Within a very short period, the new coronavirus SARS-CoV-2 has spread from China across the entire planet. The world was not fully prepared for this pandemic. Test kits and breathing masks are scarce, and there is a lack of laboratory staff and health professionals with sufficient training.
The coronavirus crisis has once again proven that dangerous infectious diseases repeatedly break out all over the world. However, it is virtually impossible to predict when and where it will happen. If it occurs and it is not detected rapidly or if action is not taken quickly, there can be serious consequences. People fall ill or die, the health system is put under unnecessary strain, and previously achieved successes in the development of the country are ruined. Sometimes, other countries are affected. There were similar situations due to Ebola fever in the Democratic Republic of the Congo, Plague in Madagascar, Lassa fever in Nigeria, Dengue fever in Sri Lanka and Zika in Latin America.
In order to quickly detect and effectively contain outbreaks of infectious diseases, what is needed the most are comprehensive and sensitive outbreak detection systems, well-equipped, functional laboratories and health care facilities, and trained and committed specialist staff.
German development cooperation partner countries are better prepared to detect, diagnose and contain disease outbreaks that otherwise may develop into epidemics or even pandemics.
The German Epidemic Preparedness Team (SEEG) supports German development cooperation partner countries and partner organisations in preparing for and responding to disease outbreaks – at short notice, flexibly, professionally, and around the globe.
Following the devastating Ebola epidemic in West Africa, the German Federal Government wanted to be able to respond to health crises more effectively on an international scale. In order to assist in this field, the Federal Ministry for Economic Cooperation and Development (BMZ) joined forces with the Federal Ministry of Health (BMG) to initiate SEEG in 2015.
In the fight against the COVID-19 pandemic, for example, SEEG procures test kits and laboratory materials for various countries and trains laboratory and health care staff to identify suspected cases and examine samples. The sooner and the more people with the COVID-19 respiratory disease are detected, the faster and better the chains of infection can be broken – and as a result, the outbreak can be contained locally and ultimately worldwide.
Here are some other examples of SEEG’s work: In Sri Lanka, SEEG has provided laboratories with equipment and trained personnel to improve dengue diagnostics. In Peru, SEEG has trained laboratory technicians to test pregnant women for the Zika virus using a new detection system because the pathogen can damage unborn children. In Sierra Leone, SEEG has prepared the health system for Lassa fever outbreaks by employing a ‘train the trainer’ strategy. SEEG has also carried out several assignments to prevent and combat Ebola fever.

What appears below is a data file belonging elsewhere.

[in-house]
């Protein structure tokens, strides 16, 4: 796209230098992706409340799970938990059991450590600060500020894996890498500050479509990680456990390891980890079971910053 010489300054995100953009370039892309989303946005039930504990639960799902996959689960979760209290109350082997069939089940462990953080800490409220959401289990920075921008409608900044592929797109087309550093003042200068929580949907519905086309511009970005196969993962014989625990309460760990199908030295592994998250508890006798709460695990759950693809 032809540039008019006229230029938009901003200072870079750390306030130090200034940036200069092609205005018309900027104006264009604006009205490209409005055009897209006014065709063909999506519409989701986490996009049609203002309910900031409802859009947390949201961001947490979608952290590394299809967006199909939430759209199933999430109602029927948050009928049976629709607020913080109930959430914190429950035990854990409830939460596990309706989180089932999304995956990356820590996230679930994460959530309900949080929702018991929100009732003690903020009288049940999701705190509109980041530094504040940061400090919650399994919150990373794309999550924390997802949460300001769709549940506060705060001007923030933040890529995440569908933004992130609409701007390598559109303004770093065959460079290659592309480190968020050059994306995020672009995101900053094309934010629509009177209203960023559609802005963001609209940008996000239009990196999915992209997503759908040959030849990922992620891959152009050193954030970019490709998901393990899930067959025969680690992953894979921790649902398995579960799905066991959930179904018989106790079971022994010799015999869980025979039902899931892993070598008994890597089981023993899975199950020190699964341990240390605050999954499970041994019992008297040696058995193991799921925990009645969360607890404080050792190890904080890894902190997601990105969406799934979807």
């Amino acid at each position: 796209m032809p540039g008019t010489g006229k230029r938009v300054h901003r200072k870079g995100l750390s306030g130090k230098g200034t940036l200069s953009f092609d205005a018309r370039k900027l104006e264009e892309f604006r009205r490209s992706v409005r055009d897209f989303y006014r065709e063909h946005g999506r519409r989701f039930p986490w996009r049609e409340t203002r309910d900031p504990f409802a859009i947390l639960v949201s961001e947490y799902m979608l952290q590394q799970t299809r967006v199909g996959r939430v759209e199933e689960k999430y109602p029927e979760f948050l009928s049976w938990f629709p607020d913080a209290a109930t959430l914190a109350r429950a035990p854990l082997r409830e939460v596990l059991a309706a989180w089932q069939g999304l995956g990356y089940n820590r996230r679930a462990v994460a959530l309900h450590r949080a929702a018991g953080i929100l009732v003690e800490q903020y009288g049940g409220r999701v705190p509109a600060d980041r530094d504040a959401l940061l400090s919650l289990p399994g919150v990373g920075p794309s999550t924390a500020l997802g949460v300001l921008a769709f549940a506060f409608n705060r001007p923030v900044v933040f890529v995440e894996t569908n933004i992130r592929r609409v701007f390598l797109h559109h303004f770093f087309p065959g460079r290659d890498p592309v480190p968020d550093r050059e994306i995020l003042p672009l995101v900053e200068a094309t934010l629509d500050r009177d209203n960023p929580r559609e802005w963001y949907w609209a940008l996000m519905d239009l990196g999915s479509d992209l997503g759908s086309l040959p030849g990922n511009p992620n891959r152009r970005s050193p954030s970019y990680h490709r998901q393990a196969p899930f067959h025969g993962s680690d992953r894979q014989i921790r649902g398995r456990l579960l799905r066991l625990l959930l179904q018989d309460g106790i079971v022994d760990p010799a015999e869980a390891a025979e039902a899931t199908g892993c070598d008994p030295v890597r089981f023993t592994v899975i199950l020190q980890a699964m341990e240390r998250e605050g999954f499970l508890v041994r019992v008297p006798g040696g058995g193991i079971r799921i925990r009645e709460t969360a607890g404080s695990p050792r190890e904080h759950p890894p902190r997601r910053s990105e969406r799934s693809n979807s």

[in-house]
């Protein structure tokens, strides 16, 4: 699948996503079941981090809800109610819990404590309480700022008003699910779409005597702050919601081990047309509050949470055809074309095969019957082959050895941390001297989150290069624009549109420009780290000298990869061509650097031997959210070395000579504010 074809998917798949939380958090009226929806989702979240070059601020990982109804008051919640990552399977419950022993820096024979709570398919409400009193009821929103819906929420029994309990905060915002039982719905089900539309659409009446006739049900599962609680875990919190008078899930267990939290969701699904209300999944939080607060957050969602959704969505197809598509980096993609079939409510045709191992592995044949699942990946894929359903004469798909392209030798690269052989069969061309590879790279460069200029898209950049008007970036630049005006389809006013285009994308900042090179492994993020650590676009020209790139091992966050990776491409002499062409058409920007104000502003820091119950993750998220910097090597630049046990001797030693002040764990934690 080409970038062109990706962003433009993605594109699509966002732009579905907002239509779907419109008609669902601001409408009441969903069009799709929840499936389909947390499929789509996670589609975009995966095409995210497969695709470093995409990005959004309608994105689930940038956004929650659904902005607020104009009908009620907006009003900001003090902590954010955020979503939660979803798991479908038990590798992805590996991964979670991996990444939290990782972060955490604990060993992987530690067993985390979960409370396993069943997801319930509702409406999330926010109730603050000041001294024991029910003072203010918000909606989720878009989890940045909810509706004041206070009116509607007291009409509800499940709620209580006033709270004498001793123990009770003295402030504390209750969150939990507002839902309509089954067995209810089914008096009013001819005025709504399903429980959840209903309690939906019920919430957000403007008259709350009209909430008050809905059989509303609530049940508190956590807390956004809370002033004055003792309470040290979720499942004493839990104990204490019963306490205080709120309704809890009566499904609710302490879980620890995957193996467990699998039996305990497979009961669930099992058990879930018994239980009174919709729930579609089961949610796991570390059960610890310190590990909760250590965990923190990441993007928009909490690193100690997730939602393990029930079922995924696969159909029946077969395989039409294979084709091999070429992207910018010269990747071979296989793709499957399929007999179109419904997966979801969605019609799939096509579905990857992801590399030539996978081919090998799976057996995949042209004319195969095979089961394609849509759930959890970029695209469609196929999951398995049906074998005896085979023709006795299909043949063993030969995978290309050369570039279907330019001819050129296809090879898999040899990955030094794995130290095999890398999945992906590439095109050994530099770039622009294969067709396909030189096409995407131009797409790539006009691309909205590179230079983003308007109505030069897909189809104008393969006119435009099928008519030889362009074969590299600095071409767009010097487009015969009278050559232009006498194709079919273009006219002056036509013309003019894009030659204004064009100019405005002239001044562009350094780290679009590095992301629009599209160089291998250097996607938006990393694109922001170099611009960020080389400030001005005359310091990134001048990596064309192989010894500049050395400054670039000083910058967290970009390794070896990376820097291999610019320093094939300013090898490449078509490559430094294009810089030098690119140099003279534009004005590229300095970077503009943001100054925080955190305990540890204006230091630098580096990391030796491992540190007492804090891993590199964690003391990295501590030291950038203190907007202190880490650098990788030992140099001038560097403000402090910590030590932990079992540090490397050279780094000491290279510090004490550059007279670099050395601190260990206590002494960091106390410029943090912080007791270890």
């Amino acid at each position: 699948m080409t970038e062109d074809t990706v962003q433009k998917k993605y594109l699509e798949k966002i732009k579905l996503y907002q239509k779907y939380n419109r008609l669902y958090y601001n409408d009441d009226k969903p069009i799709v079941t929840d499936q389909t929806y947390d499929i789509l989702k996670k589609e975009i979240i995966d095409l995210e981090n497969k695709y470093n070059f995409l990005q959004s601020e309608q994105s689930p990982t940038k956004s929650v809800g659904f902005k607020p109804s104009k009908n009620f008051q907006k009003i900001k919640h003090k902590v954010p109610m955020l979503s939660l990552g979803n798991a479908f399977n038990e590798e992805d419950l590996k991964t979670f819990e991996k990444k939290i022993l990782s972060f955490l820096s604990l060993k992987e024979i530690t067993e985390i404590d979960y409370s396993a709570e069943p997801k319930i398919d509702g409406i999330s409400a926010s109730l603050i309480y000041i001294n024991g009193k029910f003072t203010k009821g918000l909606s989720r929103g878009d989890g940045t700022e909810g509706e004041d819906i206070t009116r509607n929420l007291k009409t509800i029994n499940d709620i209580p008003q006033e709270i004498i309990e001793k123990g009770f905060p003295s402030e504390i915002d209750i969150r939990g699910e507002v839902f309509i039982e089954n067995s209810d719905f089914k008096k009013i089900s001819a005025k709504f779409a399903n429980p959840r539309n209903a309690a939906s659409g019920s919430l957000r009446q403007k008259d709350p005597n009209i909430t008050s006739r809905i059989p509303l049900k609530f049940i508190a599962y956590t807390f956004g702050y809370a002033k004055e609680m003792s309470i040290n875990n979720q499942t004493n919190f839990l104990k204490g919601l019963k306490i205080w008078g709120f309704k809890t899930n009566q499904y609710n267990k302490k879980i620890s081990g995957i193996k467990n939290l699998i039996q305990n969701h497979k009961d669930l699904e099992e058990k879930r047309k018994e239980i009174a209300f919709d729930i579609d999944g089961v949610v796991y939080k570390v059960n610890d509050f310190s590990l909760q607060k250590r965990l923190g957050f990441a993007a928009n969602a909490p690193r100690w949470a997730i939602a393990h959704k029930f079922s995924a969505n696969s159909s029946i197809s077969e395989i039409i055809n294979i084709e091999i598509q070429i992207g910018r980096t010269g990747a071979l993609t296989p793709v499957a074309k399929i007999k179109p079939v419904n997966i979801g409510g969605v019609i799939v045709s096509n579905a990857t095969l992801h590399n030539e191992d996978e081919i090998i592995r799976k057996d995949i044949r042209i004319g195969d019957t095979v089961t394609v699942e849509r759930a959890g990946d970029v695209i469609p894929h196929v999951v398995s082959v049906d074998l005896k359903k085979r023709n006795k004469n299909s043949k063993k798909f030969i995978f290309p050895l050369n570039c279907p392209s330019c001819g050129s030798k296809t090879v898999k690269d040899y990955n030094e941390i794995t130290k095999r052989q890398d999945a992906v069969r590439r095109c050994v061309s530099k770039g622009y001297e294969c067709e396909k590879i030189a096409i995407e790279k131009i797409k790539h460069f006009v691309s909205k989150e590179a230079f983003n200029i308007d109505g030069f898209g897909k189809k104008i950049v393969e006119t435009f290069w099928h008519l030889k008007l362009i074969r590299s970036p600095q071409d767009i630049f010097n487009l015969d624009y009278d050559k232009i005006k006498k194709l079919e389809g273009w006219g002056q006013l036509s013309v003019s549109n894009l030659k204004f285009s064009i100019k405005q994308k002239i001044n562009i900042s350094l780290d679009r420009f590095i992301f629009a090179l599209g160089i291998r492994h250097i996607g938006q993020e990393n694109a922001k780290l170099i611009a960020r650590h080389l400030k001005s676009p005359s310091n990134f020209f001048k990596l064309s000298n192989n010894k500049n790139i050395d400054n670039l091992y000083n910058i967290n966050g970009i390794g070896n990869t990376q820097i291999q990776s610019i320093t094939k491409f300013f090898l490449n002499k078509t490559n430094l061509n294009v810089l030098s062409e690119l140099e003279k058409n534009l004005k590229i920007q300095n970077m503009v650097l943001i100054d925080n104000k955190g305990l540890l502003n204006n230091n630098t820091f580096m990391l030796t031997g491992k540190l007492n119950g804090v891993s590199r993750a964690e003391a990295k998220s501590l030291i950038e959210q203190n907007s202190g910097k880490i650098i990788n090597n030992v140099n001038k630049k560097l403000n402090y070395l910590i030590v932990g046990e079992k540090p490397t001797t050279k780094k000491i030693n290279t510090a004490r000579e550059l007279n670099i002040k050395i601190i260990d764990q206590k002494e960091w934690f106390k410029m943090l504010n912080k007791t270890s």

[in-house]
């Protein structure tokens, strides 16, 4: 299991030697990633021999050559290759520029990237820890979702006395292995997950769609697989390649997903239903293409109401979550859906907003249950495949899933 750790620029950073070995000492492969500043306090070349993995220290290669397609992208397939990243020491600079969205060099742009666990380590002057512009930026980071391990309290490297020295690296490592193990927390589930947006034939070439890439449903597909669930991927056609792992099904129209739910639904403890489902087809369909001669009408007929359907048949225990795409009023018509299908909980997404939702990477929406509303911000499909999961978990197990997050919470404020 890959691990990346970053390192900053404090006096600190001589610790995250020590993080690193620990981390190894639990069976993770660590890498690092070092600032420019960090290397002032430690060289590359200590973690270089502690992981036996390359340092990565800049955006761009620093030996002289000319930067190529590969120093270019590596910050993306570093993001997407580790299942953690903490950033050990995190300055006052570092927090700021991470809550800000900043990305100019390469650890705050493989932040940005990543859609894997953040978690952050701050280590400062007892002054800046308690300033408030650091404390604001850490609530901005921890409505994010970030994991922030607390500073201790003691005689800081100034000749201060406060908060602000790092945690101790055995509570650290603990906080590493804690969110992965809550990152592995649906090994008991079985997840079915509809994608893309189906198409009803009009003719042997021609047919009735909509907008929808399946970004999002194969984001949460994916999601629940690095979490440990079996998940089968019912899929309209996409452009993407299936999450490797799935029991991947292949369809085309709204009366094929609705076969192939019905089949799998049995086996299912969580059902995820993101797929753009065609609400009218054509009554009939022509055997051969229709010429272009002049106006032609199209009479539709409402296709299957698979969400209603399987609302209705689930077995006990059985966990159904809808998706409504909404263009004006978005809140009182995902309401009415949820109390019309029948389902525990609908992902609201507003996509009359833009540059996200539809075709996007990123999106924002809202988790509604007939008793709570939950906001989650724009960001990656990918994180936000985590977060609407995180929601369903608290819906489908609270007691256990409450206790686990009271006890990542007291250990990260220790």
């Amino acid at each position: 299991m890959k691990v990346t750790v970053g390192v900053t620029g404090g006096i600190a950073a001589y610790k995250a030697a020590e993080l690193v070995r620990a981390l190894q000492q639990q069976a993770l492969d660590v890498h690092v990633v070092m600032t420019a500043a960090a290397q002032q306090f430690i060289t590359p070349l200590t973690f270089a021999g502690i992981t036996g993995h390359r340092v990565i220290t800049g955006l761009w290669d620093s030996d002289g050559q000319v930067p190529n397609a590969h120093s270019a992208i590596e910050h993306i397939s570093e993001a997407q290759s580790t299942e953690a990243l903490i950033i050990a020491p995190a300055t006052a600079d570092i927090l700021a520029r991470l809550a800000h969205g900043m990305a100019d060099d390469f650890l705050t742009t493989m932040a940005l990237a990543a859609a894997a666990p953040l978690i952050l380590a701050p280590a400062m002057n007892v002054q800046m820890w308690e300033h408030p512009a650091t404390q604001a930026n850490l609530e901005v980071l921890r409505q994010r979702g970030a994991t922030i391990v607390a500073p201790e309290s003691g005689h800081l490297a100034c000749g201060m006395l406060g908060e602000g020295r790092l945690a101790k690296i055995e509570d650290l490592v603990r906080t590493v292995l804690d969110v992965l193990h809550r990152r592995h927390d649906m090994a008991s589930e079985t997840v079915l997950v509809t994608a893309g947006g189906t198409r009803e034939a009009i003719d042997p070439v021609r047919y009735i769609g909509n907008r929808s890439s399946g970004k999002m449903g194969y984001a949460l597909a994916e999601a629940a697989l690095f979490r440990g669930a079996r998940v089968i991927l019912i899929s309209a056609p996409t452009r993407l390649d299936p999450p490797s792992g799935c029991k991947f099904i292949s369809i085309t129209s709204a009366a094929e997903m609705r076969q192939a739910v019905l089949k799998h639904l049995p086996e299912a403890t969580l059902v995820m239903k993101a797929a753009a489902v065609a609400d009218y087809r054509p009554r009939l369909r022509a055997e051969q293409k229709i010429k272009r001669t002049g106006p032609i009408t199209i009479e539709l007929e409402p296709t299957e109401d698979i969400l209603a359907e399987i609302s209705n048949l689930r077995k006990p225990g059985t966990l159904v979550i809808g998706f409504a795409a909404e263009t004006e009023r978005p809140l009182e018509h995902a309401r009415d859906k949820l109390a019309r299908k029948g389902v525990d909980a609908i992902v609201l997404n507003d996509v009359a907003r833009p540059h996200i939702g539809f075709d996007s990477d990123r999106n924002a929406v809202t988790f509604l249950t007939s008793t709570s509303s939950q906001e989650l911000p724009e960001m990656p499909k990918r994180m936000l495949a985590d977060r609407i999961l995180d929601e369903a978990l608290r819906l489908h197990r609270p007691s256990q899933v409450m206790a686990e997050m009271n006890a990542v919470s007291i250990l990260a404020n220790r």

In order to capitalise on synergies and make profitable use of existing expertise, the specialist institutes the Robert Koch Institute (RKI) and the Bernhard Nocht Institute for Tropical Medicine (BNITM) as well as the Deutsche Gesellschaft für Internationale Zusammenarbeit (GIZ) GmbH are cooperating in this project. This enables SEEG to assemble the appropriate team for each assignment. If necessary, experts from other institutions, such as the public health service or Charité Universitätsmedizin Berlin, provide support.
In addition, SEEG coordinates with the World Health Organization (WHO) and exchanges information with non-governmental organisations. This ensures that valuable experience is pooled and used.
GIZ has been active in its partner countries for decades. The trust that has grown in the process and the knowledge of the conditions on the ground help to quickly identify and address possible weaknesses together with the partners in difficult situations such as the outbreak of disease. This ensures that existing services are not duplicated by the numerous organisations specialising in emergency assistance and crisis intervention.
SEEG’s work helps in two ways: on the one hand, it improves the current situation regarding the respective outbreak on the ground; on the other hand, it supports health system strengthening in the affected country on a sustainable basis and to achieve universal health coverage. In this process, SEEG’s work is always integrated into existing structures. This makes sure the project has a positive impact both in the short and long term.
At the same time, the countries of assignment receive support both in achieving the sustainability goals of the 2030 Agenda and in developing the core capacities for implementing the International Health Regulations. In this way, SEEG helps prevent an outbreak of disease from becoming an epidemic or even a pandemic. This, in turn, contributes to health security – both in the country of assignment and worldwide.